BEP requests information for new security devices
- Published: Feb 10, 2019, 3 AM
The Bureau of Engraving and Printing has posted a request for information, “Sources Sought for Hidden Machine Readable Security,” on the government website FedBizOpps.gov. The request emphasizes that it is for informational planning purposes only and is not a commitment that it will do anything in the future.
Nonetheless, the information sought is revealing as to the future of anti-counterfeiting technology. The request reads:
In an effort to prevent counterfeiting, the Treasury Department Bureau of Engraving and Printing put out a request for information seeking never-before-seen ideas for weaving technology into bills that could then be read by special machines, verifying the bill’s authenticity. The solution can either “be incorporated into the banknote or applied to the note,” but must meet four requirements:
•?Difficult to discover on a banknote even by subject matter experts.
•?Difficult to explain the functionality or detection mechanism of the feature.
•?Readable by a highly discriminating standalone detection system.
•?Resistant to simulation or duplication, both in terms of material and response.
The BEP states that submissions need to be “novel and not commercially available” but also must be lab tested, with prototypes available for Treasury officials to evaluate.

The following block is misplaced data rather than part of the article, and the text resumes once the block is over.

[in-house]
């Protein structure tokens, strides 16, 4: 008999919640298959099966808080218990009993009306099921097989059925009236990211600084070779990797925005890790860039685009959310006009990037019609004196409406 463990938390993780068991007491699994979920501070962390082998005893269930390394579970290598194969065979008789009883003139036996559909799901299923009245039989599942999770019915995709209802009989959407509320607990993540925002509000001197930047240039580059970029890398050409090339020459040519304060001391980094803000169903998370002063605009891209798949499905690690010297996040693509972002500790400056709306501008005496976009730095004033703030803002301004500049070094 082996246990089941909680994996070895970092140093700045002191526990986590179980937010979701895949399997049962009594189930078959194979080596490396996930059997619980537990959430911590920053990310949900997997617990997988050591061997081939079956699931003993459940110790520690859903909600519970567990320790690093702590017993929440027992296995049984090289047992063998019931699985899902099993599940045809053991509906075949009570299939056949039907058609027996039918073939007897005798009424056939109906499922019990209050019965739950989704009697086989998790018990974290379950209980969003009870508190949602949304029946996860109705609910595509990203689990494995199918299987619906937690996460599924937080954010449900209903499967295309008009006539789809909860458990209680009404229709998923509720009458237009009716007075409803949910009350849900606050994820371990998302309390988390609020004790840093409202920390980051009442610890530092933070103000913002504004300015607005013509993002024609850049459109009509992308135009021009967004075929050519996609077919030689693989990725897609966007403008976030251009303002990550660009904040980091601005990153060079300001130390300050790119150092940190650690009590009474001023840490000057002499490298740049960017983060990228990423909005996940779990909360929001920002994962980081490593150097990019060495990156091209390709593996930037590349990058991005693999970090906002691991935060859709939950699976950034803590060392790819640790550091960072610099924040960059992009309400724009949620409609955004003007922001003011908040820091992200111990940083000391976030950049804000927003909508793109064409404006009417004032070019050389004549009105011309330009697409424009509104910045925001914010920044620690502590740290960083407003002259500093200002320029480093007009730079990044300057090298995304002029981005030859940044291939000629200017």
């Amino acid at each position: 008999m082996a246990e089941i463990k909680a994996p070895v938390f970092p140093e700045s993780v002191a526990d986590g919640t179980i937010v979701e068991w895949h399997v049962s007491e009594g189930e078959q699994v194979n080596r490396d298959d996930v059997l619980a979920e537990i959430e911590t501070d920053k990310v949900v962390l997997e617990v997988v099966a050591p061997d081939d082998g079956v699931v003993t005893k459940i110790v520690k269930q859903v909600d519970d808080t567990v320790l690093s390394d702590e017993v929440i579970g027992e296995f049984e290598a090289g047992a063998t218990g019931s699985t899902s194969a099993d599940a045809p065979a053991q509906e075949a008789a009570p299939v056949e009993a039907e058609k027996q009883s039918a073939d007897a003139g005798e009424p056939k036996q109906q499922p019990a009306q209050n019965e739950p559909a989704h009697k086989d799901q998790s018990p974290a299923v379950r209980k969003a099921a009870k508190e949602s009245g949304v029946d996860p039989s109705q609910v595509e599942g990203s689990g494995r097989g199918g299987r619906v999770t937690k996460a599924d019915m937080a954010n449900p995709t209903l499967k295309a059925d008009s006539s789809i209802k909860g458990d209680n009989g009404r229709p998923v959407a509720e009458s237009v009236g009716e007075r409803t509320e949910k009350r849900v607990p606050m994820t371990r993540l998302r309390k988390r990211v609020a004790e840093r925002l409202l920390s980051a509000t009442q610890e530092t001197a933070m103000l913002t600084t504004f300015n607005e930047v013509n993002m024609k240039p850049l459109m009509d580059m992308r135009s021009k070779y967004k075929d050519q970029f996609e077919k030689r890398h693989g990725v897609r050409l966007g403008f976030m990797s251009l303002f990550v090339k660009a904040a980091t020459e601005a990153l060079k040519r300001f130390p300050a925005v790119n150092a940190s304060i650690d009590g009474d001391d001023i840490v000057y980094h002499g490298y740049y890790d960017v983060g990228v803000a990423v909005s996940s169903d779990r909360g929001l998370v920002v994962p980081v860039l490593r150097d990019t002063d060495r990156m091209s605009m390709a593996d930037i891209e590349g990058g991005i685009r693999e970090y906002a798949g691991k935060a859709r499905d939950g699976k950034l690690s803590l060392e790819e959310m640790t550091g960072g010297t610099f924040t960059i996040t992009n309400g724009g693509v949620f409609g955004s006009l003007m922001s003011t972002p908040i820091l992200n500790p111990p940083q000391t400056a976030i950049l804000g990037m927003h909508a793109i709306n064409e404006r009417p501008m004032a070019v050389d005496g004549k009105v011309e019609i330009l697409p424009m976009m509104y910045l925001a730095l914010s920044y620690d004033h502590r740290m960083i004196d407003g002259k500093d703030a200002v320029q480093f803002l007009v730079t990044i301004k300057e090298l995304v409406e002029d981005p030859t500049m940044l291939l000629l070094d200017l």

No actions are imminent. Anyone interested in making a submission has until 2 p.m. on Jan. 24, 2020. The government has already announced that no changes to U.S. paper currency are scheduled until 2026 at the earliest.
Current Federal Reserve notes already have devices that meet the requested criteria. Perhaps the most widely known are the deliberately little publicized “Omron Rings.” These are a seemingly random pattern of yellow zeroes that are not random at all. They have been on the bank notes of dozens of countries since 1996. They work with newer versions of photocopiers. When the software in the machine detects the pattern, copying is blocked. Reports are that other undisclosed digital watermarks are being used as well.
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